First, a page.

Long before the advent of frequent flyer programs, journalist Alice Rogers Hager, Stanford, logged more than half a million air miles across six continents between 1930 and 1948. This Tri Delta trailblazer combined her skill in writing with her fascination with flying to specialize in aviation journalism and establish a career that saw her covering historic events around the world.
A Witness to History
Alice’s newspaper career began at 17 when she took a part-time position at the Los Angeles Herald. By 1929, her fascination with flying led her to specialize in aviation writing. She contributed to magazine and newspaper articles that focused on airplanes and the men and women who flew them, covering many critical events in aviation history.
Thanks to her longtime friendship with airport staff in Lakehurst, New Jersey, she was given a desk with a direct line to Washington while she waited for the arrival of the Hindenberg. Alice was eye witness to the airship’s tragic crash and able to report quickly to her paper on the events as they unfolded.
In 1939, Alice kept a night-long vigil with George Putnam, husband of Amelia Earhart, in a Coast Guard station off the California coast before learning the famous flier was lost. “We got three signals,” she recalled, “but we knew before the night was over that she was probably lost.”
Early Pan-American Flyer
Alice was interested in the international aspects of the aviation industry as it expanded. In 1939, she was one of 15 reporters and photographers on a press flight of Pan-American Airlines from New York to Paris, inauguring its commercial group flights.
From War Correspondent to Novelist
World War II brought new opportunities for international reporting. Alice worked for Skyways Magazine during the war, serving as its Washington editor and an accredited war correspondent in the China-Burma-India theater. After the war, she used her experiences to write “Wings for the Dragon,” a story of the air war in Asia. Life with her two daughters inspired her to put her writing to work on young adult fiction, writing several popular novels for young women.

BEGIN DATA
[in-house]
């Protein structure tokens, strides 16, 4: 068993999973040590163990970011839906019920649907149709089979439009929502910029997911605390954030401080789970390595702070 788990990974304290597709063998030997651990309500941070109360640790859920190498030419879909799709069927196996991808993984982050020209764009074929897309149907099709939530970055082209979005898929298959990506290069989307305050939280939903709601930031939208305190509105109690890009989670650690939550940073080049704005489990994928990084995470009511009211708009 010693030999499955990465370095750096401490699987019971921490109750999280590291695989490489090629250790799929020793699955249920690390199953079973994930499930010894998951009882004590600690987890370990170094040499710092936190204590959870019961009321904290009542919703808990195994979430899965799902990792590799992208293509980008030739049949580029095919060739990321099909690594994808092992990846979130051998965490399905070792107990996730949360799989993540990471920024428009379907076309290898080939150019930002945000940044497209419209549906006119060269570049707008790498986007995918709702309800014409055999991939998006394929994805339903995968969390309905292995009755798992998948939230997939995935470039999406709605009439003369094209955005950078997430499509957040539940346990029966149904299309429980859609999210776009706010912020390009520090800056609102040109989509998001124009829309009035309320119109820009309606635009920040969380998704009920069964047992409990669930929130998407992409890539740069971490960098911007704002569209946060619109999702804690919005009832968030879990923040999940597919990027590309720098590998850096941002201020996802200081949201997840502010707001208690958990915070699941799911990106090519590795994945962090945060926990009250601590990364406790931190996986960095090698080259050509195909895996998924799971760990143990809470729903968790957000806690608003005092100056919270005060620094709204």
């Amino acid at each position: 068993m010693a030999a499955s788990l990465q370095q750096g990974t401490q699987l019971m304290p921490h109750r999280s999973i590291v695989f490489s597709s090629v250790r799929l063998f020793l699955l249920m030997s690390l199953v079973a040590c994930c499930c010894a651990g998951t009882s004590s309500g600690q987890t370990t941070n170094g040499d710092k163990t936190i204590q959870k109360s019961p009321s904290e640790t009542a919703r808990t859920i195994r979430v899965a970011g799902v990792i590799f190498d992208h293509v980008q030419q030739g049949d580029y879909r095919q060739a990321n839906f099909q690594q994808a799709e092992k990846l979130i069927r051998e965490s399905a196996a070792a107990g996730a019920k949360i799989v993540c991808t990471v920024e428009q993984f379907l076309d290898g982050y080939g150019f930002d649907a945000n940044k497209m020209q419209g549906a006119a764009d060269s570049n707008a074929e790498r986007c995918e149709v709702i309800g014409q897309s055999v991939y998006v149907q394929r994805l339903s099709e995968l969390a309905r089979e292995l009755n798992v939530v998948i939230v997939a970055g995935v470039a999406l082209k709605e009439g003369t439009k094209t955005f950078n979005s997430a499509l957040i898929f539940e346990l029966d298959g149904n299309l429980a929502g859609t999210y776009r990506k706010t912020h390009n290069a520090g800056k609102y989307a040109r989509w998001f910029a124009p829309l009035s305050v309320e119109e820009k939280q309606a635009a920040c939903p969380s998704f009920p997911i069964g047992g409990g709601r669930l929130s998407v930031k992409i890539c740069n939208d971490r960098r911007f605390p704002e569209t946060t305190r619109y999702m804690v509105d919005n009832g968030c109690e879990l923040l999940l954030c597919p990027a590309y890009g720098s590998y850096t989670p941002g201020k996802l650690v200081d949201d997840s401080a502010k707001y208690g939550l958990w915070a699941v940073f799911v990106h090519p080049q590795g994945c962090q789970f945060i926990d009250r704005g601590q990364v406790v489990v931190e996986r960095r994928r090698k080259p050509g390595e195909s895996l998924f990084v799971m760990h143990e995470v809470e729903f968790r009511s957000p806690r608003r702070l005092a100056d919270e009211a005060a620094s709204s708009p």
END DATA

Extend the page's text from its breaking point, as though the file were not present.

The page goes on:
Another First … In Public Information
Having served as chief of public information for the Civil Aeronautics Board, in 1948, Alice was assigned as a foreign affairs officer in Brussels, serving as an embassy attaché and chief of the U.S. Information Service. This post made her one of the first three women to serve the federal government as a public information officer in a foreign country. Before her retirement in 1957, Hager had served as U.S. Information Agency foreign affairs officer in the United Kingdom, Ireland and Iceland.
Alice earned many awards during her long career, including the War Department Citation of Merit, the China-Burma-India Theater Ribbon, and the Avon Gold Medal for War Correspondence. In recognition of her books about Brazil, she was awarded the Brazilian Order of the Southern Cross and the Medal of Merit of Santos Dumont by the that nation’s air force.
Despite her travels, Alice called Washington, D.C., home for most of her life. She died there in 1969.